The U.S. Senate and House of Representatives are currently circulating two versions of a bill that is scheduled for a vote as early as March 2004, containing proposed changes to the tax treatment of private partnership transfers of interests and distributions. The changes would result in higher taxes for some partners, lower prices for selling partners, and a greater administrative burden for general partners.
What are the changes? In summary, under the Senate bill, a partnership (including a limited liability company) will be required to adjust the partnership’s tax basis of its investments (the “Inside Basis”) by the difference between the Inside Basis attributable to a selling partner and the purchase price to a newly admitted partner (the “Outside Basis”). The House bill is similar, but does not apply unless the Inside Basis exceeds the stated fair market value of the investments by more than $250,000. As a result, when the partnership sells investments, the taxable gain will be greater because of the reduction in the Inside Basis. This larger gain equates to a higher tax for the partners.
Under current tax law, a private partnership does not adjust the Inside Basis of its investments following a transfer of its interests by a partner (unless the partnership has made a one-time election under section 754 of the Internal Revenue Code to make tax basis adjustments). Therefore, a secondary buyer of a partnership interest essentially stands in the shoes’ of the selling partner for purposes of realizing gains or losses when a partnership sells investments (and makes distributions). Some members of Congress and the Senate believe the current tax law is no longer appropriate. According to the U.S. Joint Committee on Taxation, “the present [tax] law electivity of [private] partnership [tax] basis adjustments upon transfer and distributions leads to anomalous tax results, causes inaccurate income measurement, and gives rise to opportunities for tax sheltering. In particular, the failure to make partnership basis adjustments permits partners to duplicate losses and to transfer losses among partners, creating an inappropriate incentive to use the partnerships as tax shelter vehicles.” (Source: Daily Tax Report 11.13.03)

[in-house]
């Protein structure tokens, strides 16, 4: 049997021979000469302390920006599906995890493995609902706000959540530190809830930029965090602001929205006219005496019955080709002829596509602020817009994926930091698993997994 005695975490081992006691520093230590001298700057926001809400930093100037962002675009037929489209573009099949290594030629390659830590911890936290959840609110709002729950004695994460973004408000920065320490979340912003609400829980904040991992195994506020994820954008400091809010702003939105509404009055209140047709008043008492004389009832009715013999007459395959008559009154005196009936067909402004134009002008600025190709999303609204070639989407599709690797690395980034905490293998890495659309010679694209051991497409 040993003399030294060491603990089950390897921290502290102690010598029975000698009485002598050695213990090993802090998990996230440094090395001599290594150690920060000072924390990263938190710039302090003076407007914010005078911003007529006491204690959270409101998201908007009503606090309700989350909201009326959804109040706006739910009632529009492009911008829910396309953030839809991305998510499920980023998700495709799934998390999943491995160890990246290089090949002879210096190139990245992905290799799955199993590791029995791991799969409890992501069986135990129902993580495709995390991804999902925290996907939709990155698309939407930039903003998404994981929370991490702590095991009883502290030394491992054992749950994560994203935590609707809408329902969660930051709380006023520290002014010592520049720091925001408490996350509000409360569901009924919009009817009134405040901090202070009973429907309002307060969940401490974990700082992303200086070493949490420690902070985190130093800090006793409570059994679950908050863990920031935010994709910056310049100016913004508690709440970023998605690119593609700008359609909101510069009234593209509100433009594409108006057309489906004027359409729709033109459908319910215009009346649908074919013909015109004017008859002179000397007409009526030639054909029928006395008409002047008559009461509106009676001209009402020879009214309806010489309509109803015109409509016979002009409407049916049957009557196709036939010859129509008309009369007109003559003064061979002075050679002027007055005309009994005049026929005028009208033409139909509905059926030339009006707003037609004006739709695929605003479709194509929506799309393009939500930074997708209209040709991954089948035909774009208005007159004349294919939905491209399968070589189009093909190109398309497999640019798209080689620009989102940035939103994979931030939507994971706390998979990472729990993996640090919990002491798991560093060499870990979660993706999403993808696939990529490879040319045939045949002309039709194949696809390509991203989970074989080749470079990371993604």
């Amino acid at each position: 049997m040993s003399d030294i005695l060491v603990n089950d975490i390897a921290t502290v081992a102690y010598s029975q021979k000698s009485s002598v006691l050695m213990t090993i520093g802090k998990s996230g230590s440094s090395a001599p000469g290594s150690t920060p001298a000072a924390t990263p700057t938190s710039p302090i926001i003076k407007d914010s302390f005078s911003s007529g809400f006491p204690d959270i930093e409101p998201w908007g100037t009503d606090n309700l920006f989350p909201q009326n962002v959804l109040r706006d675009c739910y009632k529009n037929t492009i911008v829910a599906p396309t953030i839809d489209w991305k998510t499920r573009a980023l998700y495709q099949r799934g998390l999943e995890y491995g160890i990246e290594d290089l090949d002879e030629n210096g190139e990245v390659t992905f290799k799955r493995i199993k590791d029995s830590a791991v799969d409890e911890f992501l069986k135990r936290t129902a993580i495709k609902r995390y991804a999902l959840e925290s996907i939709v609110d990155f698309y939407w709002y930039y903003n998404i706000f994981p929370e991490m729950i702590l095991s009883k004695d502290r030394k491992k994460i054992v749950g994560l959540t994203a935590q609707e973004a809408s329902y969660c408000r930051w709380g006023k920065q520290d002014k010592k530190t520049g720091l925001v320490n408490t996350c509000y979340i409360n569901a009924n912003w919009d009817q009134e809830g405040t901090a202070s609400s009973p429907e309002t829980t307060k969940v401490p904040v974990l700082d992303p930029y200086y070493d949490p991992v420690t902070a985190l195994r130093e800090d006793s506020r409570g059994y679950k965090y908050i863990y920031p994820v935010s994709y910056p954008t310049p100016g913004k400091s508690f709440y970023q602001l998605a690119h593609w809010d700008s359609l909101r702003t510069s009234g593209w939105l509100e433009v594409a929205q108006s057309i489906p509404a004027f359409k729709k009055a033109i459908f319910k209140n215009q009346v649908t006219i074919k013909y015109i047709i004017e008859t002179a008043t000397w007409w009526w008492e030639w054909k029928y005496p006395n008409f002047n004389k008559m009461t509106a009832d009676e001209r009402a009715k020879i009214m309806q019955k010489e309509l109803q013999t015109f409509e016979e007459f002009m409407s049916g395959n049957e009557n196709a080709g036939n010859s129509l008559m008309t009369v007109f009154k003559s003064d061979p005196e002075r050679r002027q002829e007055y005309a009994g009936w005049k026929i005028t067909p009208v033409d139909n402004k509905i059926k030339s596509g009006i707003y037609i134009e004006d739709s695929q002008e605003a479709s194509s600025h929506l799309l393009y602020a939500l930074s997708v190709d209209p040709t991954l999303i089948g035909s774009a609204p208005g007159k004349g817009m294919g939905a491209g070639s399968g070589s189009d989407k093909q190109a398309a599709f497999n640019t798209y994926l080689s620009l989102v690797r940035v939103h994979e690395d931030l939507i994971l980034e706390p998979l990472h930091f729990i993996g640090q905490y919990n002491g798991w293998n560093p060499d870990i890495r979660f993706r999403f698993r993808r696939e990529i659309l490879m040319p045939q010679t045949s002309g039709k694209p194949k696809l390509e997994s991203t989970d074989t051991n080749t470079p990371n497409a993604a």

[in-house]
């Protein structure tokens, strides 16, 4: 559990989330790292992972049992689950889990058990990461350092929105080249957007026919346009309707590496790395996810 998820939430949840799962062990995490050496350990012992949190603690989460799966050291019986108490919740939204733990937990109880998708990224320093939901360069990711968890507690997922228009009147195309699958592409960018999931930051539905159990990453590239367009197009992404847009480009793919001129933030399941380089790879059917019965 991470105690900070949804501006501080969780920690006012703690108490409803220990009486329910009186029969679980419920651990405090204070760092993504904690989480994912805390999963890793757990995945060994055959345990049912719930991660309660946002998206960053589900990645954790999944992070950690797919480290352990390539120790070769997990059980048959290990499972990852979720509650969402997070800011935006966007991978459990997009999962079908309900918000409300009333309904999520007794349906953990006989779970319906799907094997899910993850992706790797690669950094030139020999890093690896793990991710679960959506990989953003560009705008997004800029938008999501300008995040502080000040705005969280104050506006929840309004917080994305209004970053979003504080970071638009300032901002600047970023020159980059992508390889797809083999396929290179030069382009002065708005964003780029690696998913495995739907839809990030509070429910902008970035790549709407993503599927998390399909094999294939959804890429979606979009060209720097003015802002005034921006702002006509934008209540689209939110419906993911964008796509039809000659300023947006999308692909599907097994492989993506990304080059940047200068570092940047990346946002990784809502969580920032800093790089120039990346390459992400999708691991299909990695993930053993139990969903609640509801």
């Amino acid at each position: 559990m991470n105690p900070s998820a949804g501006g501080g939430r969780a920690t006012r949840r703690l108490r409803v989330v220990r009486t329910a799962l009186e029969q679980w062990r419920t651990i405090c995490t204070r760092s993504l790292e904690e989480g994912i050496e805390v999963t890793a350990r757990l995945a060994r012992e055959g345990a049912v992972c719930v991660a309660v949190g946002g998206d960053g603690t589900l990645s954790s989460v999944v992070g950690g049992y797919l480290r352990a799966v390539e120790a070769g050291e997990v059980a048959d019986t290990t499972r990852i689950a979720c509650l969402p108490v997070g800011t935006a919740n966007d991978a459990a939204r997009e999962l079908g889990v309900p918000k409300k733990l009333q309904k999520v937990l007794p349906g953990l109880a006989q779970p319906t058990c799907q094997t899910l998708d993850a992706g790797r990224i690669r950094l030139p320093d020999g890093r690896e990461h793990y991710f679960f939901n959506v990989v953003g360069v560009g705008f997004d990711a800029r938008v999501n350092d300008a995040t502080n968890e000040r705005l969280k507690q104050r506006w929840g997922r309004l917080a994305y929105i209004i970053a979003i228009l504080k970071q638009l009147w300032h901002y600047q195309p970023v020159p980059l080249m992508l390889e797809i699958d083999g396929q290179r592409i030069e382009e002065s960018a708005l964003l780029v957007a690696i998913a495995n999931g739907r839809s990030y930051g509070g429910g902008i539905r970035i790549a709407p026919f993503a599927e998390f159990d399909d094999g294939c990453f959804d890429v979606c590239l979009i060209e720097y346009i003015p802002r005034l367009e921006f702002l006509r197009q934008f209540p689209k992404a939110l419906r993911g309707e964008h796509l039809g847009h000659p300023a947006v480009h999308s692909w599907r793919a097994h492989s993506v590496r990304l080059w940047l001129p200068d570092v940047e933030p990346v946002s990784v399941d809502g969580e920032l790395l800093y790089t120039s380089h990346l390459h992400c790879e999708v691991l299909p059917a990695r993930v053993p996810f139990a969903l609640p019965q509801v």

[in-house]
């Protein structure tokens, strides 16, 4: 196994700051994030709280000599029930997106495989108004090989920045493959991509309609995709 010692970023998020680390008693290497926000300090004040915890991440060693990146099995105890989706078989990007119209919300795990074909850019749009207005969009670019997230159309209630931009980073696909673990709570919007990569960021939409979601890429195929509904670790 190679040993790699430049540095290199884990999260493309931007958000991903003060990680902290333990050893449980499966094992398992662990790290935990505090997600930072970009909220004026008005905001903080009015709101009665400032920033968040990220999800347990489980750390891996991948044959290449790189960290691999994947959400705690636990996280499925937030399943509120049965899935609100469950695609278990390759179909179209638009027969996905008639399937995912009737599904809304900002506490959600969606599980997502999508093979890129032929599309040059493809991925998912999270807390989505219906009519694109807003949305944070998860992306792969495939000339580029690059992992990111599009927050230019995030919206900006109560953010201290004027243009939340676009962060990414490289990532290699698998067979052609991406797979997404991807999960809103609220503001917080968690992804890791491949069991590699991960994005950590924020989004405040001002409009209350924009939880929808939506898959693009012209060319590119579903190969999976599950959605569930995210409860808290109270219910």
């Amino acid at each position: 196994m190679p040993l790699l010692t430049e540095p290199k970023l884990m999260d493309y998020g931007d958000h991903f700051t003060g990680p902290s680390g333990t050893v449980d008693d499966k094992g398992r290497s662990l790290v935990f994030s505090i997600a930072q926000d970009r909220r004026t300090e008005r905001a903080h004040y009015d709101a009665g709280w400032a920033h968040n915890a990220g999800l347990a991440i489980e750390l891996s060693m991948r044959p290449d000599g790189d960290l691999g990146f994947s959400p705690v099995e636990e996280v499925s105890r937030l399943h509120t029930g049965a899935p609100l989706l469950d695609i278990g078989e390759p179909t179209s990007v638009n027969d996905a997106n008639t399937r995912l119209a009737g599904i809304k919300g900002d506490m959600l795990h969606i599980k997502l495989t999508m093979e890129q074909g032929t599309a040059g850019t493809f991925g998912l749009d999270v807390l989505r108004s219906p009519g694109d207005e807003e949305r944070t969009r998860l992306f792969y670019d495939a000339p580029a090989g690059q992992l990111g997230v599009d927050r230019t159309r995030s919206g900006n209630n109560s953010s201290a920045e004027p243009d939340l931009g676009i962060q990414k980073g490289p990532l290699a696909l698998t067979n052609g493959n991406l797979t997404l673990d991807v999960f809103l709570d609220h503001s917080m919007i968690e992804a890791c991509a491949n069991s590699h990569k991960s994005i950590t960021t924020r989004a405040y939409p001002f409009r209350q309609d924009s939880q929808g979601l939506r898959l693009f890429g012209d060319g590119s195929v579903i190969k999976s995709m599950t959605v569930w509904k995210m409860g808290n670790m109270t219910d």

Translation: A newly admitted partner should not be able to stand in the shoes’ of a former (selling) partner, particularly as it relates to losses when a partnership sells its investments (and makes distributions).
We believe the passage of such a bill would result in (a) significant additional burdens to general partners in the administration, accounting, and valuation of investments, (b) reduced after-tax returns to certain limited partners, (c) the non-recognition in some cases of real economic losses, and (d) reduced capital allocation to asset classes represented by private partnership structures. The bill could adversely impact the private capital formation process, and the prospects for economic growth and job creation.
There is currently little opposition to the bill. If general partners, limited partners, and their respective legal and tax advisors wish to express their disapproval of this bill, they should contact their representatives in Washington, D.C., membership associations with lobbying efforts such as the NVCA, or email NYPPE at firstname.lastname@example.org. We will forward your comments to our representatives in Washington, D.C., and if appropriate, can introduce you to lobby groups that can represent your views. Please remember to include your contact information and comments in your emails to us.
For further information, or to arrange to have private partnership interests transferred or valued, please contact either:
Laurence G. AllenDexter B. Blake III
Managing MemberManaging Director
203-422-5000 x201203-422-5000 x204
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